Thursday, 6 February 2014


February seems to be the month you go to the cinema with a serious face and watch serious drama about serious, important issues.  Fine by me, I can do serious.

That said, it's also the month that Lego Movie is released, and I'm pretty sure that isn't going to be presenting us with too much in the way of challenging subject matter, but maybe it's a metaphor for our society's increasing acceptance of plastic surgery...We just don't know. Yet.


Every time we see the trailer for this in the cinema Jeremy whispers, "Is this the one based on that Black Mirror episode?"  If you're not aware, Black Mirror is Charlie Brooker's brilliant series where he creates dystopian versions of the future where humans are dangerously reliant on technology and consumption of viral media.  One episode in the most recent series featured a woman in a relationship with a computer-generated robot version of her deceased husband.  From what I can tell - after a 3 minute Google - Her isn't anything to do with Brooker's story, but it does feature a man falling in love with a computer.  That's not really a new thing; films have had characters falling in love with robots, or statues, or inflatable dolls for ages.  There's the film Mannequin where Andrew McCarthy is enamoured of a store mannequin (played by Kim Cattrall) and somehow wills her into reality and dances around the department store with her.  It's super weird.  Then there's Weird Science, a John Hughes classic in which two greasy teenage boys create their perfect woman - AKA Kelly LeBrock - via a Memotech MTX computer, which I think is a bit like the one I used to play Frogger on as a kid.  Of course the closer we get to actually having fantasies like this become a reality, the more sinister and less "Phwoar Kelly looks great in that cut-off T-shirt" they seem.  Anyway, I'm keen to see what Her director Spike Jonze has to say on the subject.


This is how George Clooney introduced himself on his reddit AMA "Hello reddit, George Clooney here. I'm a filmmaker who's worked on films you may know. I was also a guest star on The Golden Girls." Great.  TMM is the latest film Clooney is directing, co-writing and starring in, the others being Confessions Of A Dangerous Mind, Leatherheads and The Ides Of March.  Reviews for this one have not been great so far, but I'm still pretty keen to see this true story of how this Allied platoon went about recovering artworks from Nazi Germany.  Bill Murray is also in it.  And the always brilliant Hugh Bonneville.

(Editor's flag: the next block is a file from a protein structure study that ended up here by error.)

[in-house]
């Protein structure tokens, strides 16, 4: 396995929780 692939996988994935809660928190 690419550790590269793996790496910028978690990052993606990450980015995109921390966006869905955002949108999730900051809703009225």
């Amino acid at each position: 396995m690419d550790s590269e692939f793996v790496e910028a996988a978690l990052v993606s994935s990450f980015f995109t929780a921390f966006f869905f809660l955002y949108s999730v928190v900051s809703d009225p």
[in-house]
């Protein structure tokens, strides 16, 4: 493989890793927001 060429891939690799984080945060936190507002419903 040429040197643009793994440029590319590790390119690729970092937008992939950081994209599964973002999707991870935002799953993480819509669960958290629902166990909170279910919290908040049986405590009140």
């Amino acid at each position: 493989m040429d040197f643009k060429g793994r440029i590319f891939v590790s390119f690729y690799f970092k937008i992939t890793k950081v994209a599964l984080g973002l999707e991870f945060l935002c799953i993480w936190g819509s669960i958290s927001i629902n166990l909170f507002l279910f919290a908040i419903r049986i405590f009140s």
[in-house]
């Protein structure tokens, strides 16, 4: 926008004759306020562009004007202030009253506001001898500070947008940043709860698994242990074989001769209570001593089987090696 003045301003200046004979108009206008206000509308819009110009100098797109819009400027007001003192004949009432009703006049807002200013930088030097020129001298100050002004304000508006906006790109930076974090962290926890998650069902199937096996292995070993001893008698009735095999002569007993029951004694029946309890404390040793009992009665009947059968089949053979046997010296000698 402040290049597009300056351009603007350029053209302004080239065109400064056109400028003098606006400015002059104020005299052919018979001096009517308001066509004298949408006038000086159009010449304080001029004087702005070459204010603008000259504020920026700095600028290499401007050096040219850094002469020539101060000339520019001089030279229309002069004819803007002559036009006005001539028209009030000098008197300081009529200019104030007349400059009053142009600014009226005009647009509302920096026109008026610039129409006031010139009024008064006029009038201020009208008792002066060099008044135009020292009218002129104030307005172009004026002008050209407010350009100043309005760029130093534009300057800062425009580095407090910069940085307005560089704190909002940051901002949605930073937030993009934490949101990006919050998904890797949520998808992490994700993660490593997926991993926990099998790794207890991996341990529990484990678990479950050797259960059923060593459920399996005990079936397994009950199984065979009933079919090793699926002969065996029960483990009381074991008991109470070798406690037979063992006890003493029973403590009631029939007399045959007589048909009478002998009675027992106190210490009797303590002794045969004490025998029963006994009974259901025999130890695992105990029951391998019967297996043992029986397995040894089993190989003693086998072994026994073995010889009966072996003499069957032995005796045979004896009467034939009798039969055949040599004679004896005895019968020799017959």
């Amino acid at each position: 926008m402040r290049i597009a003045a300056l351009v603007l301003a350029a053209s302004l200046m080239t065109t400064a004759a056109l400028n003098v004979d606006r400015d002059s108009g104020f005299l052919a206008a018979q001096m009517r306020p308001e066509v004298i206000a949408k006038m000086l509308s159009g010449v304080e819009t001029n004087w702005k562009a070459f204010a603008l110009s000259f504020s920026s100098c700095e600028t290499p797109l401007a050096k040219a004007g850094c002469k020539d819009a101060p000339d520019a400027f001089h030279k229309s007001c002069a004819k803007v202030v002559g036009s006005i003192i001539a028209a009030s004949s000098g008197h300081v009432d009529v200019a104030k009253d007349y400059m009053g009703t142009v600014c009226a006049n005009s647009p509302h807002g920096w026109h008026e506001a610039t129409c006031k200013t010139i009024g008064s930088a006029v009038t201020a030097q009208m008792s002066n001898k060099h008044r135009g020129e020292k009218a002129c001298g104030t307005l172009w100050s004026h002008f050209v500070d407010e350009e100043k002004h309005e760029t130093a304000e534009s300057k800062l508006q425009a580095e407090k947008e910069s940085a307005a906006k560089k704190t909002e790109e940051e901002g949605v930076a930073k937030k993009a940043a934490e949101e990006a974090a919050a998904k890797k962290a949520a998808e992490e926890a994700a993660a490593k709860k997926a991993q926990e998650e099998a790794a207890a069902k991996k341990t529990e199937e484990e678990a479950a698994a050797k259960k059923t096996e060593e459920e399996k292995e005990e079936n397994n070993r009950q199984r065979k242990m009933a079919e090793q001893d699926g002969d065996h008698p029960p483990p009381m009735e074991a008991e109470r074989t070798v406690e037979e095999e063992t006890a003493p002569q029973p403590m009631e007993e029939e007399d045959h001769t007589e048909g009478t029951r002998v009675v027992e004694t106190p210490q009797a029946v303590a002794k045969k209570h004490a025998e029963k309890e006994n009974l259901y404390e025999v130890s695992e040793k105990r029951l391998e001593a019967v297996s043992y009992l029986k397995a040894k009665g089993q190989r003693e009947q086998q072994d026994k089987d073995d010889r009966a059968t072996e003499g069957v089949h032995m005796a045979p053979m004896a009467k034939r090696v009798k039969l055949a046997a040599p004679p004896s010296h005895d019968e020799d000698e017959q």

There needs to be a new definition for actors in Hollywood, one for those - like Bradley Cooper and Michelle Williams - who start out in sclock and end up in brilliance.  We could call them Schlobrills.  (For the record, I love a lot of schlock, Dawson's Creek hello?!)  But to be able to transcend those sickly sweet rom-coms and play troubled, complex, serious characters takes a lot of skill - And an open-minded casting director.  Matthew McConaughey would be in that category.  He first found fame as the tanned, Texan, blue-eyed classic American male lead when we watched him fall in love with Kate Hudson's sassy women's magazine writer in How To Lose A Guy In 10 Days.  It was pretty funny, but also packed with cliches and stereotypes.  Those two re-united for Fools Gold, which I've never seen and have heard I probably shouldn't bother. Then he was the Peter Pan ladies' man who didn't want to move out of his parents' house in Failure To Launch.  Over and over again his type was rougish bachelor who really doesn't want to fall in love but then, oops, meets a woman so awesome that he can't help himself.  Oh and she probably changes him in the process.  But then he slunk away for a while, and now he's crafting this wonderful career for himself in beautiful, clever films like Mud and Killer Joe, and he totally stole the (strip) show in Steven Soderbergh's Magic Mike.  Also, Wolf Of Wall Street - can we all just bang on our chests and hum for a second?  I feel like he'll probably win the Oscar for his portrayal of Ron Woodruff in DBC, and I feel like he'll probably deserve it.


I think the success of this film is going to largely be down to the casting, and they've done pretty well by putting Chris Pratt as the voice of the lead.  I love this Pratt.  He's exceptional as Andy Dwyer on Parks And Recreations (there's a great interview with Michael Schur the co-creator of the show on AV Club where he talks about how instinctive an actor Pratt is, and how naturally funny.  Also apparently he never spits out his food after takes).  I want to watch the film solely for the moment in the trailer where there's a song in the car which goes, "Everything is awesome" and then Pratt's character exclaims, "I LOVE this song".  That really makes me laugh.  It's also getting brilliant reviews

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